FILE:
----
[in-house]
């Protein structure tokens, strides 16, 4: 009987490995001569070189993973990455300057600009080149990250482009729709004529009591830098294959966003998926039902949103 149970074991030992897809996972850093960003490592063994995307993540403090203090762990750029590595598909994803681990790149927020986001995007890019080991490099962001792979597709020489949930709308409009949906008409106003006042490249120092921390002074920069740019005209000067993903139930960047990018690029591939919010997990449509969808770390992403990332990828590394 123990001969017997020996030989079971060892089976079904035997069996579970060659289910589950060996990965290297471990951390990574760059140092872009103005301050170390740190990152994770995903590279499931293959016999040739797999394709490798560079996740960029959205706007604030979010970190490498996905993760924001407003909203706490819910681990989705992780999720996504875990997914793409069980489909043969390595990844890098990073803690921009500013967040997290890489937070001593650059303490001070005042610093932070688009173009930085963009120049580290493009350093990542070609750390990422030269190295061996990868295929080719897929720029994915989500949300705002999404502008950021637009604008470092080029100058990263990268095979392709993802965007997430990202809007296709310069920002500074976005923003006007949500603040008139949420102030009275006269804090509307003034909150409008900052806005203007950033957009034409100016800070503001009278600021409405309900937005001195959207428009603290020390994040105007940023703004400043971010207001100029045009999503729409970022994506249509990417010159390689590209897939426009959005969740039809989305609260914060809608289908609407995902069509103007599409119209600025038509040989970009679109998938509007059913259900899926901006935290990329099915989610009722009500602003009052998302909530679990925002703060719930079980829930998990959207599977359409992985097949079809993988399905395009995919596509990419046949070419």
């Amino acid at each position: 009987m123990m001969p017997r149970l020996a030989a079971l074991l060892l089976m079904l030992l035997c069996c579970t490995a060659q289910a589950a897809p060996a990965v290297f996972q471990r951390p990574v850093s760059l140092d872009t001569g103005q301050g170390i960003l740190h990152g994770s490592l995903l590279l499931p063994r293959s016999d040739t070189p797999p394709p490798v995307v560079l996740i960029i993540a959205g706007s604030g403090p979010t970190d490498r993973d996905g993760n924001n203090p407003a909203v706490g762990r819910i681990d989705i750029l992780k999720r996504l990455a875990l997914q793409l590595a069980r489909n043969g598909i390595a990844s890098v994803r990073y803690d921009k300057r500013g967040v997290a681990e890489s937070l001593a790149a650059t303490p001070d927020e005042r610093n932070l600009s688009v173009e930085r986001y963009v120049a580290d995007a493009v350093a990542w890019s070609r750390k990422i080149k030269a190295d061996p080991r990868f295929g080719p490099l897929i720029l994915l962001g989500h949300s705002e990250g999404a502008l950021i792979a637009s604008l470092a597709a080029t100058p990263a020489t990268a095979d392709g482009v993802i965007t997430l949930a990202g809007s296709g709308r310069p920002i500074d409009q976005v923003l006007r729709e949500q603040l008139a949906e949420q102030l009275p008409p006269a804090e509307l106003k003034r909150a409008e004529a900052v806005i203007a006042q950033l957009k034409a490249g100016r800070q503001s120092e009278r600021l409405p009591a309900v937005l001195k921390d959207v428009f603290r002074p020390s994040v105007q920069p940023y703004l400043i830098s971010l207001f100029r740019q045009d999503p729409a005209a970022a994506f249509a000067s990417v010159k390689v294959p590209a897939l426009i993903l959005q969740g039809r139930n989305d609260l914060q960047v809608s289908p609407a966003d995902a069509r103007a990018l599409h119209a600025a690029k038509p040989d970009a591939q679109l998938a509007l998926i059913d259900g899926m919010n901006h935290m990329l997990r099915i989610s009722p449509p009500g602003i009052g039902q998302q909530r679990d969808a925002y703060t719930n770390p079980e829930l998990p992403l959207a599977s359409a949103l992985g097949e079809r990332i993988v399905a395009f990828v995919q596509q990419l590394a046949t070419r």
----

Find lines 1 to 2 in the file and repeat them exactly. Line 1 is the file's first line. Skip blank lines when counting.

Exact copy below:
[in-house]
């Protein structure tokens, strides 16, 4: 009987490995001569070189993973990455300057600009080149990250482009729709004529009591830098294959966003998926039902949103 149970074991030992897809996972850093960003490592063994995307993540403090203090762990750029590595598909994803681990790149927020986001995007890019080991490099962001792979597709020489949930709308409009949906008409106003006042490249120092921390002074920069740019005209000067993903139930960047990018690029591939919010997990449509969808770390992403990332990828590394 123990001969017997020996030989079971060892089976079904035997069996579970060659289910589950060996990965290297471990951390990574760059140092872009103005301050170390740190990152994770995903590279499931293959016999040739797999394709490798560079996740960029959205706007604030979010970190490498996905993760924001407003909203706490819910681990989705992780999720996504875990997914793409069980489909043969390595990844890098990073803690921009500013967040997290890489937070001593650059303490001070005042610093932070688009173009930085963009120049580290493009350093990542070609750390990422030269190295061996990868295929080719897929720029994915989500949300705002999404502008950021637009604008470092080029100058990263990268095979392709993802965007997430990202809007296709310069920002500074976005923003006007949500603040008139949420102030009275006269804090509307003034909150409008900052806005203007950033957009034409100016800070503001009278600021409405309900937005001195959207428009603290020390994040105007940023703004400043971010207001100029045009999503729409970022994506249509990417010159390689590209897939426009959005969740039809989305609260914060809608289908609407995902069509103007599409119209600025038509040989970009679109998938509007059913259900899926901006935290990329099915989610009722009500602003009052998302909530679990925002703060719930079980829930998990959207599977359409992985097949079809993988399905395009995919596509990419046949070419």